No, Saturday night’s matchup between Texas and USC in Austin, Texas was far from the epic clash of blueblood programs you’d hope to see when these two storied programs meet on the field. And no, it wasn’t a true must-win game for either the Longhorns or the Trojans.
But a 37-14 pasting of USC, sending the Trojans home with a second-straight loss in national primetime television should calm some nerves of Texas fans and take at least a little bit of pressure off Texas head coach Tom Herman. At least for a week.
Between Texas and USC, Texas likely stood the most to gain with a win. After starting the season off with a loss at Maryland (who was run over by Temple in Maryland’s true home opener earlier in the day) and then struggling to impress in Week 2 at home against Tulsa, Texas came into their home matchup with the defending Pac-12 champions with some serious lingering questions about their offense. Sam Ehlinger helped to address some of those issues with 223 passing yards and two touchdowns against USC.
The rest of the Texas offense seemed to get in a bit of a rhythm as well, converting nine of 17 third-down attempts and picking up a first down on the only fourth-down attempt of the night by Texas. There was still some visible room for improvement for the offense, but Tom Herman should like how his team shut down the Trojans.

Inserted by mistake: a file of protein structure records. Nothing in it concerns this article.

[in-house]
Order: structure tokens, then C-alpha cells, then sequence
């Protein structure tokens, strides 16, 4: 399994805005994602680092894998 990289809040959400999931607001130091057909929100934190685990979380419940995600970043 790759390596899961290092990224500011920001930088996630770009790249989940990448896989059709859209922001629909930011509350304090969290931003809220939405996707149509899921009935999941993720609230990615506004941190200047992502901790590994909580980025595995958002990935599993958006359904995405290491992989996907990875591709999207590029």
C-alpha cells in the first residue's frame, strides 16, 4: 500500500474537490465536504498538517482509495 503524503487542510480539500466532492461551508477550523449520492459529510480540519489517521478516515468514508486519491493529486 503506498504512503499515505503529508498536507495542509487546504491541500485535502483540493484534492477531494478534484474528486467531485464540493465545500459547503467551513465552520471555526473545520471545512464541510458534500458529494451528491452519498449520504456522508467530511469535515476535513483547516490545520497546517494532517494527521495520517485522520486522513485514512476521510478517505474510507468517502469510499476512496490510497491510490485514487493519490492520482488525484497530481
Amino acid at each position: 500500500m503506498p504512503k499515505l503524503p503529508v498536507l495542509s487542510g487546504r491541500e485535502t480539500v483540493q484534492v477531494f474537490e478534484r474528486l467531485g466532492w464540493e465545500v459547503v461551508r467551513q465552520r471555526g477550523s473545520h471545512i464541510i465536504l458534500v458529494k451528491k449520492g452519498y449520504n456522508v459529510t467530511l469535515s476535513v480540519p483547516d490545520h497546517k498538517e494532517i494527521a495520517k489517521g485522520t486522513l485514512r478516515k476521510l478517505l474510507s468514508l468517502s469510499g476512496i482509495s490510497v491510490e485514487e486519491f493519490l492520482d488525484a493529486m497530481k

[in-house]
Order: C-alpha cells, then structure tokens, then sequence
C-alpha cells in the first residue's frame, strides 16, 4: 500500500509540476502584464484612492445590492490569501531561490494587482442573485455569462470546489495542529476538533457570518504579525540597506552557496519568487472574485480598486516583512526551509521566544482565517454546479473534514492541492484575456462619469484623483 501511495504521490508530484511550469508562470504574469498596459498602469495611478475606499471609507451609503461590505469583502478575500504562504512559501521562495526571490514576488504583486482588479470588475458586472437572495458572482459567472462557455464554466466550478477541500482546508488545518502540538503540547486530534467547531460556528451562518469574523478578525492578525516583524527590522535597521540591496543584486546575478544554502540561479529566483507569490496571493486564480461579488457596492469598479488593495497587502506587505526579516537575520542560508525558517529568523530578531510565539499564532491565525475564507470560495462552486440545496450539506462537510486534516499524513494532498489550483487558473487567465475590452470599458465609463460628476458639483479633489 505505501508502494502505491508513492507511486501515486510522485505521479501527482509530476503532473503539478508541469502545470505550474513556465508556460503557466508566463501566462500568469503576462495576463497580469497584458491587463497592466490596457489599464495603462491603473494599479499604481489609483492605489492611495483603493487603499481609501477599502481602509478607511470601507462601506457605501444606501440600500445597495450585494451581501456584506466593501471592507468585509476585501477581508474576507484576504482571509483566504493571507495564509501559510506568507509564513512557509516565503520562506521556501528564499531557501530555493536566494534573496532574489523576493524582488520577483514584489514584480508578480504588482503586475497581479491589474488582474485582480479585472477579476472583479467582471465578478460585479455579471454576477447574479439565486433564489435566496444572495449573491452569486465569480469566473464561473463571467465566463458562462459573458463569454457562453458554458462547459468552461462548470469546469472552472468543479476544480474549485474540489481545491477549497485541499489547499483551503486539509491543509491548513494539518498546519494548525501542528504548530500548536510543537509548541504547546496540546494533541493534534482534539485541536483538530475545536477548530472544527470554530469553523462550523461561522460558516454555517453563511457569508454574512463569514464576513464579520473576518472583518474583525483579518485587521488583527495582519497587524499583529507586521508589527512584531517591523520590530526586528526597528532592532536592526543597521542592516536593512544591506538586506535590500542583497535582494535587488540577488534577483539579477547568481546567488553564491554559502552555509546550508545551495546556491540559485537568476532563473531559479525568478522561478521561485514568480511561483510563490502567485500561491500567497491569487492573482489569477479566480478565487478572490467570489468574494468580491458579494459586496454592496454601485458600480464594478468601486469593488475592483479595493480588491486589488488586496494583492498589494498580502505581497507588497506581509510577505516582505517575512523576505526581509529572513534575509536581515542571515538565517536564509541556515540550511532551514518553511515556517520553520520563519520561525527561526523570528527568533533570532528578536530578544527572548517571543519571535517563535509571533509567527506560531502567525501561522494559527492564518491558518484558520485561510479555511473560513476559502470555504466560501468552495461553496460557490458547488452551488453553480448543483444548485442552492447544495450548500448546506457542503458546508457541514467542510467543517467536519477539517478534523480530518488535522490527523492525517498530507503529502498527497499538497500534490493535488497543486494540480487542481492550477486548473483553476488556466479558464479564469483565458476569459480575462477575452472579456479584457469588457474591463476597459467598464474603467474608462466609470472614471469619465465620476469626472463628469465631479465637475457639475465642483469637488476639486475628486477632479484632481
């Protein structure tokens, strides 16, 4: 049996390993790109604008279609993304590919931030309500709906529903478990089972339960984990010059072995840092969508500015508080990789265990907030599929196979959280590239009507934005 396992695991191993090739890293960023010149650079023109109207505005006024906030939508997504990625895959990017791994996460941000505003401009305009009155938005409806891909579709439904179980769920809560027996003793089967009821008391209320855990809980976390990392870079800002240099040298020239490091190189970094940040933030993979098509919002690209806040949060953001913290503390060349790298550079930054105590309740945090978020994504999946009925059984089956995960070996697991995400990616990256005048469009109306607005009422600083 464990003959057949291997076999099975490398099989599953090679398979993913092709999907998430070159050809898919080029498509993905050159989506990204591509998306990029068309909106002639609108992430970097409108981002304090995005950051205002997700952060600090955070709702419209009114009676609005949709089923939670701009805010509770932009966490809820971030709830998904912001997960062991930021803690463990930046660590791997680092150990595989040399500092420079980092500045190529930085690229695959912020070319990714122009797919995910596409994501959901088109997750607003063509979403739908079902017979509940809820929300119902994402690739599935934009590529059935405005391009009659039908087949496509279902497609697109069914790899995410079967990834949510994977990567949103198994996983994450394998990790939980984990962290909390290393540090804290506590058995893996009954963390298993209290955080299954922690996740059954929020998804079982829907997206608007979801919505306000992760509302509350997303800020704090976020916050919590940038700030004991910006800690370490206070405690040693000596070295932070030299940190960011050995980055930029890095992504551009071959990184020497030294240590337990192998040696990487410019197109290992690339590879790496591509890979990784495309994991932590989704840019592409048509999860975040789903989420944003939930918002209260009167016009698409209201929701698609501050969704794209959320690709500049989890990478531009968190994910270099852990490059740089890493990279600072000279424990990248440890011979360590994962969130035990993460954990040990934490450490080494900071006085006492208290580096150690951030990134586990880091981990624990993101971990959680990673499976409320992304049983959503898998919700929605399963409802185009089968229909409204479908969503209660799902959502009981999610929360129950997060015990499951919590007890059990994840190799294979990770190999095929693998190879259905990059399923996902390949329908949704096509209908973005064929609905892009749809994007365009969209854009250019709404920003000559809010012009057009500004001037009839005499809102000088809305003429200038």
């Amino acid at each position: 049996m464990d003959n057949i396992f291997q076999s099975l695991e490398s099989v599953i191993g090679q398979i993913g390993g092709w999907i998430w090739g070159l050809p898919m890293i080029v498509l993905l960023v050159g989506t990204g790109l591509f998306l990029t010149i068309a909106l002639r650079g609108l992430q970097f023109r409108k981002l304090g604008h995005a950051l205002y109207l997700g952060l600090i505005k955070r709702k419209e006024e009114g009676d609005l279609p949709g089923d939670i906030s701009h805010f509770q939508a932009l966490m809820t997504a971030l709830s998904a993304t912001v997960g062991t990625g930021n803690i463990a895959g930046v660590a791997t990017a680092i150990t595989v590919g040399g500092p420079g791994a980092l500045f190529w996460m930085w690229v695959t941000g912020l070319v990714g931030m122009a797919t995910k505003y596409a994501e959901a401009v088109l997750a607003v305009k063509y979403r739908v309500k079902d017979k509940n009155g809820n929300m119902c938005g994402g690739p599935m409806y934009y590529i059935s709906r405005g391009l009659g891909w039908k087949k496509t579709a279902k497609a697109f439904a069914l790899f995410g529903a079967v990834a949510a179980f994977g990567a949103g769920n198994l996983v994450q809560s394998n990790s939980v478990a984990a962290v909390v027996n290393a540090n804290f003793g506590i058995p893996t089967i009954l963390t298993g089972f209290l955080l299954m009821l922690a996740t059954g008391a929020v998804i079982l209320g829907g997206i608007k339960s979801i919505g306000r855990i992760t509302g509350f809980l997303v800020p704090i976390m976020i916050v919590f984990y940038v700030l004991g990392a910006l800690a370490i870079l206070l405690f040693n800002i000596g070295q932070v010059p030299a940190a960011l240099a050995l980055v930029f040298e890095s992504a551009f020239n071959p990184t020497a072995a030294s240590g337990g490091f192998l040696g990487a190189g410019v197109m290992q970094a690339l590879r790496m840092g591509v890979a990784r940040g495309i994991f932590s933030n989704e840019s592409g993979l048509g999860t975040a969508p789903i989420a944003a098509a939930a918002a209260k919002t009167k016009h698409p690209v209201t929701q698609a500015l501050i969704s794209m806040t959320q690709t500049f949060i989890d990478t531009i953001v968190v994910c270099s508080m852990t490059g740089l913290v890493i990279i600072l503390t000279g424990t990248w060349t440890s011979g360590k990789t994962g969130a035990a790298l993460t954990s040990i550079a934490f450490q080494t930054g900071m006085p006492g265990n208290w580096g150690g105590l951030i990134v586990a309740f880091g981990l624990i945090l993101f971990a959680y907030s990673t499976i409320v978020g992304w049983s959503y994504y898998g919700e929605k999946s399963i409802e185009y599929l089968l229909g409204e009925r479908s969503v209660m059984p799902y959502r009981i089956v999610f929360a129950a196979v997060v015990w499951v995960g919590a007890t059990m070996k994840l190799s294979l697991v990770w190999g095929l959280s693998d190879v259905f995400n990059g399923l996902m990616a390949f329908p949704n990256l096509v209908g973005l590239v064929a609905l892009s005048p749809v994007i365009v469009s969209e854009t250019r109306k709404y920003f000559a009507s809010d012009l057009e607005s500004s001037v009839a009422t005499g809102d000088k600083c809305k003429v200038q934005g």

Freshman USC quarterback JT Daniels had himself a 300-yard night, but USC was incapable of running the football against the Longhorns. Texas entered the Week 3 game ranked 89th against the run, allowing 166.0 rushing yards per game. USC managed just five rushing yards, taking into a rushing total of -16 for Daniels. USC’s leading rusher, Stephen Carr, had just 13 yards on six rushing attempts. USC’s decision to rely on a passing game with a quarterback coming off a rough performance against Stanford seemed unwise, but it was almost necessary as Texas pulled ahead by a sizable margin.
Credit Tom Herman for the battle of coaching wits with this one against Clay Helton. USC’s playcalling had questionable moments all night. As the Trojans slip out of the top-25, with Texas potentially making a push to climb back in, USC will look for their own set of answers to turn things around in a hurry. Already with two losses, USC has a lot of ground to make up if it’s going to make a case for consideration in a New Year’s Six bowl game. USC is already trending in the wrong direction, but that’s in part the perception only because the preseason polls are purely guessing games. Like Texas before them, USC will fall out of the top-25 as it’s become clear they were taking a step or two back this season.
This USC team was ripe for the picking of a Texas team in need of a nice win. Texas is far from being “back,” but wins like this can help re-establish a foundation for success to come. What Texas does next will be more important than this particular win. What’s next for Texas? A home game against a TCU team that gave Ohio State some good punches in Arlington Saturday night before ultimately running out of steam against the Buckeyes.